(a) a double-stranded nucleic acid target sequence;
    Nucleic acid polymerase;
    A primer complementary to the nucleic acid target sequence;
    One or more nucleotides; And
    Providing one or more dideoxynucleotides;
    (b) denaturing the double-stranded nucleic acid target sequence;
    (c) annealing the primer to its complementary nucleic acid target sequence;
    (d) extending the primer to form an extended product;
    (e) repeating steps (b) to (d) to further form an extended product; And
    (f) determining the sequence of the nucleic acid target sequence,
    Wherein one or more of the nucleic acid target sequences or tensions that tend to elongate the nucleic acid molecule to one or more of the primers during the cycles of steps (b) to (e)
    Wherein at least one of the one or more extension products formed in step (d) is used as a template strand in a subsequent cycle of steps (a) - (d).
  69. 69. The method of claim 68, wherein step (f) is performed by detecting the length of the extension product.
  70. 69. The method of claim 68, wherein the at least one nucleotide is labeled by one or more detectable chemical moieties.
  71. 69. The method of claim 68, wherein said at least one nucleotide is labeled with one or more base-specific fluorescent moieties and said step (f) is performed by detecting one or more base-specific fluorescent moieties.
  72. 69. The method of claim 68, wherein the nucleic acid target sequence is amplified prior to performing steps (a) to (f).
  73. A method for improving the fidelity of nucleic acid sequence determination, said method comprising:
    (a) providing a sample comprising:
    Single-stranded or double-stranded nucleic acid target sequences;
    Nucleic acid polymerase;
    A primer complementary to the target sequence;
    One or more nucleotides; And
    One or more dideoxynucleotides;
    (b) when the sample comprises a double-stranded nucleic acid target sequence, denaturing the double-stranded nucleic acid target sequence to a single-stranded nucleic acid target sequence;
    (c) hybridizing said primer to its complementary nucleic acid target sequence;
    (d) extending the primer to form a double-stranded nucleic acid extension product;
    (e) repeating steps (b) to (d) to further form an extended product; And
    (f) determining the sequence of the nucleic acid target sequence,
    Wherein at least one of the one or more extension products in step (d) is used as a template strand in a subsequent cycle of steps (a) - (d);
    Wherein a tension that tends to elongate the nucleic acid molecule during one or more cycles of steps (a) - (f) is applied thereby improving the fidelity of the nucleic acid sequence determination, or
    Wherein a tension that tends to elongate the nucleic acid molecule is applied to at least one of the nucleic acid target sequence and the primer to induce corrective exonuclease activity thereby improving the fidelity of the primer extension, Thereby improving the fidelity of the device.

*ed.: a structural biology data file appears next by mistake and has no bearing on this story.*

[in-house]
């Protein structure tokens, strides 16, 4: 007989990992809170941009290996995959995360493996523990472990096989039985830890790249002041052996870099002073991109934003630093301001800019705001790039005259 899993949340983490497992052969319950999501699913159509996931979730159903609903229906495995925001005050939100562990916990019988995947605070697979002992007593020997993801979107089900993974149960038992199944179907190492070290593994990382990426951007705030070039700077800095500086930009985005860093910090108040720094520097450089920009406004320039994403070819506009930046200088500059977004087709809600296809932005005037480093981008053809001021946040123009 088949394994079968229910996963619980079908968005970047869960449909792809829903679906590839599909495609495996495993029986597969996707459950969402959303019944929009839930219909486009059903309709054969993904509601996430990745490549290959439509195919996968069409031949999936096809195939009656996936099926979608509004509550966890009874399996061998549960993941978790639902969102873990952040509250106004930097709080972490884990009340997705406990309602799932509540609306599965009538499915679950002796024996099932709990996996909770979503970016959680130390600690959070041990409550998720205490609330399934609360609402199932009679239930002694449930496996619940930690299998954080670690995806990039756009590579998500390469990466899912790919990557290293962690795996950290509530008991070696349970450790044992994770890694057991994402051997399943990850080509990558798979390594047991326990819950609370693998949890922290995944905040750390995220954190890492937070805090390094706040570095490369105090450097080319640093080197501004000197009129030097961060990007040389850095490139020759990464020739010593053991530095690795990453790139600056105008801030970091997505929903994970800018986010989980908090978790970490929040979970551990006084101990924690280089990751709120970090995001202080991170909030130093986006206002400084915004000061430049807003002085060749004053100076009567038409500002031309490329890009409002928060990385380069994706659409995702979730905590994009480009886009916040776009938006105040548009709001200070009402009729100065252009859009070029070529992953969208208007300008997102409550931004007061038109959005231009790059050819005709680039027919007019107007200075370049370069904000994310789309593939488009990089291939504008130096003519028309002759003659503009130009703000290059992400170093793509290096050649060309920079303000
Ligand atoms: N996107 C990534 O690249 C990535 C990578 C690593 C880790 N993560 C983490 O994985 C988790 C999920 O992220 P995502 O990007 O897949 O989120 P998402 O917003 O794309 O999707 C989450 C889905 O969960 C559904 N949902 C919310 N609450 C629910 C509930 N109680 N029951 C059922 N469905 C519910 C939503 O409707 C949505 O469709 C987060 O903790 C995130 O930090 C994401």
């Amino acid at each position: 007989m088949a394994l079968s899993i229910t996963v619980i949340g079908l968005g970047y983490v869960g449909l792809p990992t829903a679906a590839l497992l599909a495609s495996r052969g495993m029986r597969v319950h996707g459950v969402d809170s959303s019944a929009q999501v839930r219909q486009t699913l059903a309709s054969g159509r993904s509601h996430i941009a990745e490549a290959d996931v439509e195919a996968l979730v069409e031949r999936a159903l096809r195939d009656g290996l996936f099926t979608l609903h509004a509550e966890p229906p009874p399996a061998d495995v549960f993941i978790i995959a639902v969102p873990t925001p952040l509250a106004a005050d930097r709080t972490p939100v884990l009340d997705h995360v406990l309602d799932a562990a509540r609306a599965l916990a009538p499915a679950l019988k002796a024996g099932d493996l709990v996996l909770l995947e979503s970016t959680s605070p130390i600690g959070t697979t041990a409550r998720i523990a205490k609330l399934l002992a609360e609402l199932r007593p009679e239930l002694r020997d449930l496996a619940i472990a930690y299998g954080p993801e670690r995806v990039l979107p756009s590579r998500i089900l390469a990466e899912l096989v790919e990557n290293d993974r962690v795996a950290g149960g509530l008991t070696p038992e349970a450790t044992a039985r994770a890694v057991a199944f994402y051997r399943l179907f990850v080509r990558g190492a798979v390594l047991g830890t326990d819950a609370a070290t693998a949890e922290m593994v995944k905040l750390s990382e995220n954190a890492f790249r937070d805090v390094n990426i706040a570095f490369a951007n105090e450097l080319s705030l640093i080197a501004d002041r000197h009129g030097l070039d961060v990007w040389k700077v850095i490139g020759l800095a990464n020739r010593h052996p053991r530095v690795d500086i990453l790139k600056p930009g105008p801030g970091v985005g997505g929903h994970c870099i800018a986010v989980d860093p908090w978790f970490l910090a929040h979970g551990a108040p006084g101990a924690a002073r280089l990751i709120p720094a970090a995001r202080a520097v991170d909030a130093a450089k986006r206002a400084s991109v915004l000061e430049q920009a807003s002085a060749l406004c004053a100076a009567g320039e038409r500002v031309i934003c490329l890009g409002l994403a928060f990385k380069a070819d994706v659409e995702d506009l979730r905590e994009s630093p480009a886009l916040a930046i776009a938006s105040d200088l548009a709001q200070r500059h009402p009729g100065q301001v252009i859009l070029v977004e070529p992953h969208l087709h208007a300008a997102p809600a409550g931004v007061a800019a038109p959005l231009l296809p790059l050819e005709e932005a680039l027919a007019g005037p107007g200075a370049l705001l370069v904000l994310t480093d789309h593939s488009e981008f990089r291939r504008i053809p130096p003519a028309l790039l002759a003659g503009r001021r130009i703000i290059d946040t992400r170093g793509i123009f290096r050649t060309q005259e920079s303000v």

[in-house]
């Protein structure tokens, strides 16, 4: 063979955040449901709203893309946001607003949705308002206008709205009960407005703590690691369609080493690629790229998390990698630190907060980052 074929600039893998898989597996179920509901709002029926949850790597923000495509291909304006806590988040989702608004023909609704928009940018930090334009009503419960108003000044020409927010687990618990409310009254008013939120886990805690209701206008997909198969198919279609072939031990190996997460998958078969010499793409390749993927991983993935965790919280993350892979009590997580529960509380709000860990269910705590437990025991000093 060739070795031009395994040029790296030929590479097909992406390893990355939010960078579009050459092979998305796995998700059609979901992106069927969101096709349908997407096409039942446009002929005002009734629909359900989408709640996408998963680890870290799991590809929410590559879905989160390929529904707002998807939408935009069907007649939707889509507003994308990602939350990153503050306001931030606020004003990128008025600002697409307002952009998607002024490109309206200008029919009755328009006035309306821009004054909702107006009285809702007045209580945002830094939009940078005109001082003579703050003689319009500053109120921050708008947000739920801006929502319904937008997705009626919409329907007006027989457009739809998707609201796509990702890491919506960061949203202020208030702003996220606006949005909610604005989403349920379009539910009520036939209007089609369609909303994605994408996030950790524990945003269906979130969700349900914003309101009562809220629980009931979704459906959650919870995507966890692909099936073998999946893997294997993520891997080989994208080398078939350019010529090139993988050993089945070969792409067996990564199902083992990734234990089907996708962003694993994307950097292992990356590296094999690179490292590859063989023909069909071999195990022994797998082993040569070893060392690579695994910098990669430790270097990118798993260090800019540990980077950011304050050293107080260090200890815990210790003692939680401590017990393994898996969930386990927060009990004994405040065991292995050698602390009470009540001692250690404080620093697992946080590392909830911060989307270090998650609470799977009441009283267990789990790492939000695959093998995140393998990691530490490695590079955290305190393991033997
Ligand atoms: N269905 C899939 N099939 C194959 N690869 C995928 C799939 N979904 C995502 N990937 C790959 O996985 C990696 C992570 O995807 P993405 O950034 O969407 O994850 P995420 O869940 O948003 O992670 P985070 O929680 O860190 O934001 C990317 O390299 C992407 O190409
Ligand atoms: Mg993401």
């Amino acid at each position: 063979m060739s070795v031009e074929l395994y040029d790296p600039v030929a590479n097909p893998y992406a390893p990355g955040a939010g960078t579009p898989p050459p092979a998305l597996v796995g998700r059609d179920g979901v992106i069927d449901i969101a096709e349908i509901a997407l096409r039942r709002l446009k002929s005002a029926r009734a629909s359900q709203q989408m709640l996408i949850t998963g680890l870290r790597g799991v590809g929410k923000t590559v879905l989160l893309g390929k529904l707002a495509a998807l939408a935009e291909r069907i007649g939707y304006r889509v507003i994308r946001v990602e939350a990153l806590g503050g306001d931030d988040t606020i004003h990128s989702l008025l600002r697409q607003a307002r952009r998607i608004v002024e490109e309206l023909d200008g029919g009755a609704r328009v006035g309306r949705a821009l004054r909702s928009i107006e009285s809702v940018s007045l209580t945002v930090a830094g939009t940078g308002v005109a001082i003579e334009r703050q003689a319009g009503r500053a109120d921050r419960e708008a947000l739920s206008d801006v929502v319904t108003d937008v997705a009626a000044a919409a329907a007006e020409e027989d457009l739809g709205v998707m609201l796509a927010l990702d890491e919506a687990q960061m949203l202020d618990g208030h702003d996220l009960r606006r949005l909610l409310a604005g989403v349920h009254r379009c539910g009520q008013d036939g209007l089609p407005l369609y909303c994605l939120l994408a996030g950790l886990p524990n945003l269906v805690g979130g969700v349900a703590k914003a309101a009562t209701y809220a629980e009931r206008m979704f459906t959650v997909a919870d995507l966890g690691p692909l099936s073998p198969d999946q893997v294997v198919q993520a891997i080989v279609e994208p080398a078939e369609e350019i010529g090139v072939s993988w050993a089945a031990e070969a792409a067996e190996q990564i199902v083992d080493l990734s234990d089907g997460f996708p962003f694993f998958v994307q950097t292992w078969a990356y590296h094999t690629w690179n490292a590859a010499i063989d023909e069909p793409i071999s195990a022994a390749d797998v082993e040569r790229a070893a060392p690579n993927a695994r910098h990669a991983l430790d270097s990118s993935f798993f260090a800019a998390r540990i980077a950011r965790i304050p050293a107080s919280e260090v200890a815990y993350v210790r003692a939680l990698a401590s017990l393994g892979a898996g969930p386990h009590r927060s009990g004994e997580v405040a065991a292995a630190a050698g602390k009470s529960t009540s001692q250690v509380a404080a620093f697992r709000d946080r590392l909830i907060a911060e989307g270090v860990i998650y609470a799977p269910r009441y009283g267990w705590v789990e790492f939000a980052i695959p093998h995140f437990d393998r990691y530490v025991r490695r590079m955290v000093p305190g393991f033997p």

74. 74. The method of claim 73, wherein at least one of steps (b) and (c) further comprises applying a tension to at least one of the nucleic acid target sequence and the primer.
  75. A method for controlling hybridization of a primer and a nucleic acid template, said method comprising:
    In a plurality of cycles of nucleic acid amplification,
    Annealing one or more primers to one or more nucleic acid templates wherein a tension is applied to the nucleic acid template or the primer that tends to elongate the nucleic acid molecule and wherein the primer or nucleic acid template or both are arranged in an array And,
    Thereby modulating the hybridization of the primer and the nucleic acid template,
    Wherein the extension product formed by extending the primer by a nucleic acid polymerase is used as a nucleic acid template strand in a subsequent cycle of nucleic acid amplification.
  76. 77. The method of claim 75, wherein tension is applied to control the severity of annealing.
  77. CLAIMS What is claimed is: 1. A method for controlling the severity of annealing a primer to a difficult sequence template strand, said method comprising:
    In a plurality of nucleic acid amplification cycles,
    Annealing the primer to a difficult sequence template strand, wherein a tension that tends to stretch the nucleic acid molecule to the difficult sequence template strand or the primer is applied to control the severity of the annealing of the primer to the difficult sequence template strand The method comprising:
    Wherein the extension product formed by the nucleic acid polymerase is used as a nucleic acid template in a subsequent cycle of at least one nucleic acid amplification,
    The difficult sequence may be selected from the group consisting of a GC-high content sequence, a tandem repeat sequence, a polyrepeat sequence, a trinucleotide repeat region, a microsatellite region, and a polymerase slippage region Lt; / RTI >
  78. CLAIMS What is claimed is: 1. A method of lowering the error rate of a step of extending a plurality of primers on one or more difficult sequence template strands by one or more nucleic acid polymerases,